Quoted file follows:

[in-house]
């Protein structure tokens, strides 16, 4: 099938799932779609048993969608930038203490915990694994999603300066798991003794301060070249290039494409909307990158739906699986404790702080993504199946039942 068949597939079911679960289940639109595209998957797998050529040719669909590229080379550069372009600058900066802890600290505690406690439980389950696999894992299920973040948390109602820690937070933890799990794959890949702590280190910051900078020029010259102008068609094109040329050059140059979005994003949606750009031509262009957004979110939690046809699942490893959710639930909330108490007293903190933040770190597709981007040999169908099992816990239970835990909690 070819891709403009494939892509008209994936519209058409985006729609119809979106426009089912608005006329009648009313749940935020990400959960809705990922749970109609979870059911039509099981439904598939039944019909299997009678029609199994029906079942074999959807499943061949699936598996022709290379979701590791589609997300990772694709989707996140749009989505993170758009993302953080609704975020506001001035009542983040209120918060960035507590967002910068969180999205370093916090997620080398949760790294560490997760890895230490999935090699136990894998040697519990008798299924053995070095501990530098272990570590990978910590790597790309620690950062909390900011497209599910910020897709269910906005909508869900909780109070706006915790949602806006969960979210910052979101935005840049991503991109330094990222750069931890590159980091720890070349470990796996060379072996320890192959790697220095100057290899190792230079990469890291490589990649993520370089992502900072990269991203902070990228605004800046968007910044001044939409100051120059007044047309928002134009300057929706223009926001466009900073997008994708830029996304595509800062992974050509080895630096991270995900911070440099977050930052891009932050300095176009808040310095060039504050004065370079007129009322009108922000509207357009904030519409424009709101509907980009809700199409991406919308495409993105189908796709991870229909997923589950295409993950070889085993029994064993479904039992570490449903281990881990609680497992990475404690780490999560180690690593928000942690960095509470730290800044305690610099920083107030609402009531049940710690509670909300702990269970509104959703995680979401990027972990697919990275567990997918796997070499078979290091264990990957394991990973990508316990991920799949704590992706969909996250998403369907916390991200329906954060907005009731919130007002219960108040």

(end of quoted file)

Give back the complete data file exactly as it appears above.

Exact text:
[in-house]
């Protein structure tokens, strides 16, 4: 099938799932779609048993969608930038203490915990694994999603300066798991003794301060070249290039494409909307990158739906699986404790702080993504199946039942 068949597939079911679960289940639109595209998957797998050529040719669909590229080379550069372009600058900066802890600290505690406690439980389950696999894992299920973040948390109602820690937070933890799990794959890949702590280190910051900078020029010259102008068609094109040329050059140059979005994003949606750009031509262009957004979110939690046809699942490893959710639930909330108490007293903190933040770190597709981007040999169908099992816990239970835990909690 070819891709403009494939892509008209994936519209058409985006729609119809979106426009089912608005006329009648009313749940935020990400959960809705990922749970109609979870059911039509099981439904598939039944019909299997009678029609199994029906079942074999959807499943061949699936598996022709290379979701590791589609997300990772694709989707996140749009989505993170758009993302953080609704975020506001001035009542983040209120918060960035507590967002910068969180999205370093916090997620080398949760790294560490997760890895230490999935090699136990894998040697519990008798299924053995070095501990530098272990570590990978910590790597790309620690950062909390900011497209599910910020897709269910906005909508869900909780109070706006915790949602806006969960979210910052979101935005840049991503991109330094990222750069931890590159980091720890070349470990796996060379072996320890192959790697220095100057290899190792230079990469890291490589990649993520370089992502900072990269991203902070990228605004800046968007910044001044939409100051120059007044047309928002134009300057929706223009926001466009900073997008994708830029996304595509800062992974050509080895630096991270995900911070440099977050930052891009932050300095176009808040310095060039504050004065370079007129009322009108922000509207357009904030519409424009709101509907980009809700199409991406919308495409993105189908796709991870229909997923589950295409993950070889085993029994064993479904039992570490449903281990881990609680497992990475404690780490999560180690690593928000942690960095509470730290800044305690610099920083107030609402009531049940710690509670909300702990269970509104959703995680979401990027972990697919990275567990997918796997070499078979290091264990990957394991990973990508316990991920799949704590992706969909996250998403369907916390991200329906954060907005009731919130007002219960108040």